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How Does Liquidation Work?

In Business
February 04, 2021
How Does Liquidation Work?

You may have been to a liquidation sale. They’re usually the last resort for a closing retailer to generate some cash before closing the doors for good. You’ve probably seen the signs that read ‘everything must go’, and that’s because these companies are eager to unload everything to pay off any outstanding debt.

However, liquidation is more than just a going out of business sale, and it expands into more opportunities for consumers and sellers alike.

What is liquidation?

Liquidation refers to a company selling off their inventory, usually at a large discount, to bring in some cash. Merchants and retailers sell off pallets of unsold merchandise, ranging from consumer electronics to home decor. This inventory can be sold off to retailers on a wholesale basis or selling a smaller quantity to inventory liquidators. On a direct-to-consumer retailing basis, these goods can be sold through liquidation stores and even business-to-business liquidation companies.

While some online liquidators opt to sell off “as is” merchandise like customer returns, there has been a growing push to offer tier 1 brands with products ranging from grade A to salvage-grade to give consumers an idea of the status of these goods. Some B2B liquidators can actually opt into product refurbishment, taking customer returns and returning these products to manufacturer standards to be ready for resale.

When it comes to liquidation in the accounting world, it refers to the process by which a company will try to settle off their assets to generate cash to pay back debtors.

Understanding Assets

When it comes to a company’s assets, it’s more than just the inventory they have stocking their shelves. Business assets that can be put up for voluntary liquidation can include:

  • Furniture and home decor
  • Tools and machinery
  • Packing supplies
  • Office supplies
  • Vehicles

These assets can be sold off as part of a bankruptcy filing. A business can liquidate most or all of its inventory as part of moving to a new location, saving money on transporting a truckload of goods to a new spot. Inventory clearance is often times viewed as a last resort for companies, mainly because they’re selling off pallets of items at a value much lower than what they would sell at for retail.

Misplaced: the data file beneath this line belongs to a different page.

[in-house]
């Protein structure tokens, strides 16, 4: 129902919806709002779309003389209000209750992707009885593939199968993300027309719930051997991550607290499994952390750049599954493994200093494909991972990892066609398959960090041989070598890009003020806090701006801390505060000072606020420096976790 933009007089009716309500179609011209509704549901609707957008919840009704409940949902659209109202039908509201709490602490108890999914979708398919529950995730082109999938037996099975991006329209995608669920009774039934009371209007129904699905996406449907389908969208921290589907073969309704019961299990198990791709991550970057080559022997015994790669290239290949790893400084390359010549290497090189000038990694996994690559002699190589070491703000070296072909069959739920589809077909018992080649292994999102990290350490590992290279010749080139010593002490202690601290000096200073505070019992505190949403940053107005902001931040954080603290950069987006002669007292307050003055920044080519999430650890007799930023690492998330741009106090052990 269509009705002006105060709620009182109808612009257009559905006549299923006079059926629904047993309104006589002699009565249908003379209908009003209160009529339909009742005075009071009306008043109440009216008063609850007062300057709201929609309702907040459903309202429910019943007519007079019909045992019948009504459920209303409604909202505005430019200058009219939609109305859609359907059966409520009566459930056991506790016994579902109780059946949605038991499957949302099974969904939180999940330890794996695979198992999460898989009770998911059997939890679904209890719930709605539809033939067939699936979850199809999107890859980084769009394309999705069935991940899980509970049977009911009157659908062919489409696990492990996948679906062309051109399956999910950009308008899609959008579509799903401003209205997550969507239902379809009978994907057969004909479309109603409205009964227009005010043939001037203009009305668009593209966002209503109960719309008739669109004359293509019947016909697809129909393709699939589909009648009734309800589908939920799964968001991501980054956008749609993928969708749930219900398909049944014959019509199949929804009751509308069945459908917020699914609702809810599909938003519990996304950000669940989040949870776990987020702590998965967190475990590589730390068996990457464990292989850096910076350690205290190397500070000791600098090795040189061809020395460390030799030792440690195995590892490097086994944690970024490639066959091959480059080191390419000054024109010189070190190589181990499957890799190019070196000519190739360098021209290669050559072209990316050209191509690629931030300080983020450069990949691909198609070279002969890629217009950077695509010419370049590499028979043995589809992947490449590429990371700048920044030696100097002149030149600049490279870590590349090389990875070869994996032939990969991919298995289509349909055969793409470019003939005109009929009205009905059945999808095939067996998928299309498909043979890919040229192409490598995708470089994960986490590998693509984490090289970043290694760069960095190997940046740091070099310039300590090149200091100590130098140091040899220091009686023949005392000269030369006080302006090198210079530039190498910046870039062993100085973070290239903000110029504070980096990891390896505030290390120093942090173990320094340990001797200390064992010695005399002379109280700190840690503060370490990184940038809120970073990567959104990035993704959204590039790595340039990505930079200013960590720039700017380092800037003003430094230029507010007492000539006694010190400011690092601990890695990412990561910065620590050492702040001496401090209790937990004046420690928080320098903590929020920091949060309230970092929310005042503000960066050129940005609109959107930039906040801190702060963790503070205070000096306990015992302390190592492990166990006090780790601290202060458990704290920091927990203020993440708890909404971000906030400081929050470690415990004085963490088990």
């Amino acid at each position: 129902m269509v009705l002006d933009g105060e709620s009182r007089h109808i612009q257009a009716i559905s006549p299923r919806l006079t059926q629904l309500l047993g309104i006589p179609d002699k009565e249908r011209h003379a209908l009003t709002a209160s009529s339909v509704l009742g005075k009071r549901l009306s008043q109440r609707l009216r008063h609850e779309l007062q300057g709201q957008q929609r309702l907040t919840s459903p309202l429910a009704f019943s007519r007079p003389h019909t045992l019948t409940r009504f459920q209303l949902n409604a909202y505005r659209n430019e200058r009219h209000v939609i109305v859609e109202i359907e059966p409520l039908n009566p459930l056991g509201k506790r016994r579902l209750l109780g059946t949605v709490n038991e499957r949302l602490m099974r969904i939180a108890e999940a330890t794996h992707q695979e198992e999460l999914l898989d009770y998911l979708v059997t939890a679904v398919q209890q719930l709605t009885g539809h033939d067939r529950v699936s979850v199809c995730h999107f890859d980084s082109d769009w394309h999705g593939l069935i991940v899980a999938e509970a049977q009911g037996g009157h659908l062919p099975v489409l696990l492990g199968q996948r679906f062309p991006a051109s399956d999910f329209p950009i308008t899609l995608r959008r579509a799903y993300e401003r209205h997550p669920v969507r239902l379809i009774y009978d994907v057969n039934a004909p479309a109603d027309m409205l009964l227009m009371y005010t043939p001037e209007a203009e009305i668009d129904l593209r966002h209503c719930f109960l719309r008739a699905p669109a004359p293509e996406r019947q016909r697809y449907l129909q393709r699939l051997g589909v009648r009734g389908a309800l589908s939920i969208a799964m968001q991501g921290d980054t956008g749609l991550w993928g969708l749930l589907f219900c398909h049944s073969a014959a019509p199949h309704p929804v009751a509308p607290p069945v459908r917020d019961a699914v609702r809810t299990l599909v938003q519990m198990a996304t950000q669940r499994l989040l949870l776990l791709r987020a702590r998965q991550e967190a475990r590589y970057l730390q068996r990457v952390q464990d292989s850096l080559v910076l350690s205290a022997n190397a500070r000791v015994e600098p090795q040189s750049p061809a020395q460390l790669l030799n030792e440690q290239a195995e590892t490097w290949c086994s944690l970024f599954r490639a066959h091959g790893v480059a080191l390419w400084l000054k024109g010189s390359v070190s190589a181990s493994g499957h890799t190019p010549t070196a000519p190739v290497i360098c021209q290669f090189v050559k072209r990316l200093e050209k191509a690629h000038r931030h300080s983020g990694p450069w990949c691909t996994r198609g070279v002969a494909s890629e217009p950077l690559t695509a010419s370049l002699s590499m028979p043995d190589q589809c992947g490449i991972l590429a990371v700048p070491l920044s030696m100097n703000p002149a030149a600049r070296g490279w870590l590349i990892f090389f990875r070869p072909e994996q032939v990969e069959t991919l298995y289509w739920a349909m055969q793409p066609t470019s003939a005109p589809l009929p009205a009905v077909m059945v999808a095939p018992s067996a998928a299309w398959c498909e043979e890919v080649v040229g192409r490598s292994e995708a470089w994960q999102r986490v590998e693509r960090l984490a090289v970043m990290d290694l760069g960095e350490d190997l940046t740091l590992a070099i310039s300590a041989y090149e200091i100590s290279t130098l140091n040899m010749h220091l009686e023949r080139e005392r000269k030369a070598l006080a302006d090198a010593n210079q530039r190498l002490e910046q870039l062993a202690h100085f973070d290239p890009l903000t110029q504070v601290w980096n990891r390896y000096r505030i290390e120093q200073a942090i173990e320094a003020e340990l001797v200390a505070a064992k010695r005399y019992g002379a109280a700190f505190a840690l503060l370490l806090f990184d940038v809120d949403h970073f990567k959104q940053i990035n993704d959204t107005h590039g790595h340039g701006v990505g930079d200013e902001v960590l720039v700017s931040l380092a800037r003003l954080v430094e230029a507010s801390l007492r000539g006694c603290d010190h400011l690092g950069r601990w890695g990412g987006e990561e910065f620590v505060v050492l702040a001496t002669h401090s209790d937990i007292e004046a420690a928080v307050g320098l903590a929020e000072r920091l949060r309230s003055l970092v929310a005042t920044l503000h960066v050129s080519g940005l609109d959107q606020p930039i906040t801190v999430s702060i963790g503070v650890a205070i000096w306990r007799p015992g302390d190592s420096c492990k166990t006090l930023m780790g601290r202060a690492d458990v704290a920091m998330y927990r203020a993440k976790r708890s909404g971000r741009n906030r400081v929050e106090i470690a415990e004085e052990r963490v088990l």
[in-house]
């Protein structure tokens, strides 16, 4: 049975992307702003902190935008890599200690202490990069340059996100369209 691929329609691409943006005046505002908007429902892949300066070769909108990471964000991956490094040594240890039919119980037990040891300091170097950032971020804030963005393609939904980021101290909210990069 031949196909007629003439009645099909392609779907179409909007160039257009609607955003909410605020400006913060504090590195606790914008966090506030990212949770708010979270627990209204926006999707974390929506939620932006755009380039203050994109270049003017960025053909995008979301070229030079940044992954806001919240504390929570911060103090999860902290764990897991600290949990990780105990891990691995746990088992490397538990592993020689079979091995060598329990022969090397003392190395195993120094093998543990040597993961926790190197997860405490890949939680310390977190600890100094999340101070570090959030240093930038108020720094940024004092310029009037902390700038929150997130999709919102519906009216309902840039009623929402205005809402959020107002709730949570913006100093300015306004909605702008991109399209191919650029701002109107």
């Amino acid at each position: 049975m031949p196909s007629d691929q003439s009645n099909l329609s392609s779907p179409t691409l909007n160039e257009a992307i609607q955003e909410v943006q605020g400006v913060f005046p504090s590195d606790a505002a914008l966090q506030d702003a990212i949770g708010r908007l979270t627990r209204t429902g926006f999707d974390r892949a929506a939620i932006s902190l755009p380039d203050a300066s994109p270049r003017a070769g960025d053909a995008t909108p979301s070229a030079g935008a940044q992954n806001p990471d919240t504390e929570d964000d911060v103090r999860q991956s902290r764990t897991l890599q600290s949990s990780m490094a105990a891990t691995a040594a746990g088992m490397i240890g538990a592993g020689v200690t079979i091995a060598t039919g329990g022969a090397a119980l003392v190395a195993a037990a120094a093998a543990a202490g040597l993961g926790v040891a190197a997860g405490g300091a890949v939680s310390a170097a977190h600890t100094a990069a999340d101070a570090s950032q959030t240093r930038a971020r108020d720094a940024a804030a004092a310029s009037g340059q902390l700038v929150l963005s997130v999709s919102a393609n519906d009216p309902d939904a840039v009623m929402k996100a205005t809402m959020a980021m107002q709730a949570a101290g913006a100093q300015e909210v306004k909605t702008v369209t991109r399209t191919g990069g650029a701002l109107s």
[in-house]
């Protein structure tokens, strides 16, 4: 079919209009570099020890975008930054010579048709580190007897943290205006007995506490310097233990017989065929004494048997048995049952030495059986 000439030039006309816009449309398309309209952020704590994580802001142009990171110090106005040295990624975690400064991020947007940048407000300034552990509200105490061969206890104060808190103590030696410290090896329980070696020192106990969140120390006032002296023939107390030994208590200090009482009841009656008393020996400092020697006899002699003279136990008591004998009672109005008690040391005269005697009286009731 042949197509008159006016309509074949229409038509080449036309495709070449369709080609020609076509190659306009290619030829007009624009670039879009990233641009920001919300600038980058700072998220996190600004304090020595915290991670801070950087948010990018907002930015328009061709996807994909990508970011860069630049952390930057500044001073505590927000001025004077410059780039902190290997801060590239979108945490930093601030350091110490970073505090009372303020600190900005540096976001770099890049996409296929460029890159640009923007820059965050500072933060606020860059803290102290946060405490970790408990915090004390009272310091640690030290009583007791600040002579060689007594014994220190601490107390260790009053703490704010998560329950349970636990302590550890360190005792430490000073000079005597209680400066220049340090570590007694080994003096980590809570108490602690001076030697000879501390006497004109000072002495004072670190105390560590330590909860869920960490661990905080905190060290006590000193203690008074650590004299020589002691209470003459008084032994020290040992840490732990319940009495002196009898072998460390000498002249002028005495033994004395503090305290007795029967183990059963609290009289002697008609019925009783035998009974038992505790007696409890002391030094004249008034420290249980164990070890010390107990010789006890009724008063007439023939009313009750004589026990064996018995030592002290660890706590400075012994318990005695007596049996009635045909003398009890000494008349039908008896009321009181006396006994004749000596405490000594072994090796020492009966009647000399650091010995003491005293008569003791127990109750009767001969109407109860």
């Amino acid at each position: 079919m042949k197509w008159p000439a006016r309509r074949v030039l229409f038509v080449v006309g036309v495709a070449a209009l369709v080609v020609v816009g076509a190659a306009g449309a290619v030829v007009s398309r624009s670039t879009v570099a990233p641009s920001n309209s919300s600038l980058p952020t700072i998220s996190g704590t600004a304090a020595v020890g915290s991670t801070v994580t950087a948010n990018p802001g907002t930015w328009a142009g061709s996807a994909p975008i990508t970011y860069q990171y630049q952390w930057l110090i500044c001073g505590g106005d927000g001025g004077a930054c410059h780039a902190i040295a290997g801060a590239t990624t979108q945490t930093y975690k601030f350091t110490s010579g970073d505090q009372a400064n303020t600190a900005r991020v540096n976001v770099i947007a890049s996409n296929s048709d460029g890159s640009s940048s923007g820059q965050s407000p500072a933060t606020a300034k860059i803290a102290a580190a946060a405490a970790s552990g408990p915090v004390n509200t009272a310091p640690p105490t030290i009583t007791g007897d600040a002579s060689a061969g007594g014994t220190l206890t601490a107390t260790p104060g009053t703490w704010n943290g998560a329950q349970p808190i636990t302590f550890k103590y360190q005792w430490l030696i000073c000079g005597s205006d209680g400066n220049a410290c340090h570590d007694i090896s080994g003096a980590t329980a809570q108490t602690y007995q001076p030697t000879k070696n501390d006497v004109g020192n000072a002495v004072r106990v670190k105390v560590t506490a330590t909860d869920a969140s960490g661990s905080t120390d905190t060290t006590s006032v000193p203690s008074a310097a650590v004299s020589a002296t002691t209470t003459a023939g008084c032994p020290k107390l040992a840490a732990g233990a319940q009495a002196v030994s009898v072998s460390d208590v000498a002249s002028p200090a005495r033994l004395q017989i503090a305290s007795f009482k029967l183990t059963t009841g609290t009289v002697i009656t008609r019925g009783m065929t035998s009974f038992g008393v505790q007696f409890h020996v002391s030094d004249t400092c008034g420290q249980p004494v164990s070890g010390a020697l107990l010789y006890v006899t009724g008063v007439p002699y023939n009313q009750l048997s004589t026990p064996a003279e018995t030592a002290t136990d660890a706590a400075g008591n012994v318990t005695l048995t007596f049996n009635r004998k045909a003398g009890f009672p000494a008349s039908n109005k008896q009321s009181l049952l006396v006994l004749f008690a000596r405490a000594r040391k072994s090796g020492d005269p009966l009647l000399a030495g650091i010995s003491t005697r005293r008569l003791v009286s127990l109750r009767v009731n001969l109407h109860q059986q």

Paying Off Creditors

For a company that’s going out of business, liquidating assets, or converting them to cash, it helps to pay off creditors. However, there are different classes of creditors for businesses to consider creating an order of which debtor gets their money first.

A secured creditor is a company with a lien against the business. For example, when a company leases a car, the lender has a lien on the vehicle, so if a company stops paying, they can take back the car. There are unsecured creditors, such as credit card companies, who have no security interest other than having that debt paid back. Therefore, they find themselves second in line for payment. That’s followed by stakeholders—people and organizations with a vested interest in the business like employees.

Companies that need to head into liquidation as part of a quick sell off to appease bankruptcy proceedings can actually entrust in businesses that are experts in the matter. These businesses buy a company’s entire inventory and assets, and then sell them to other retailers. However, some liquidators are retailers themselves. Stores like Big Lots take a truckload of unused inventory, purchase it for a fraction of the retail value, and sell it on their floor at a profit for them.

If a company is locked in bankruptcy proceedings, they must be sure to be in touch with their financial institutions and credit unions throughout the liquidation process to make sure everything is done in the interest of paying down creditors.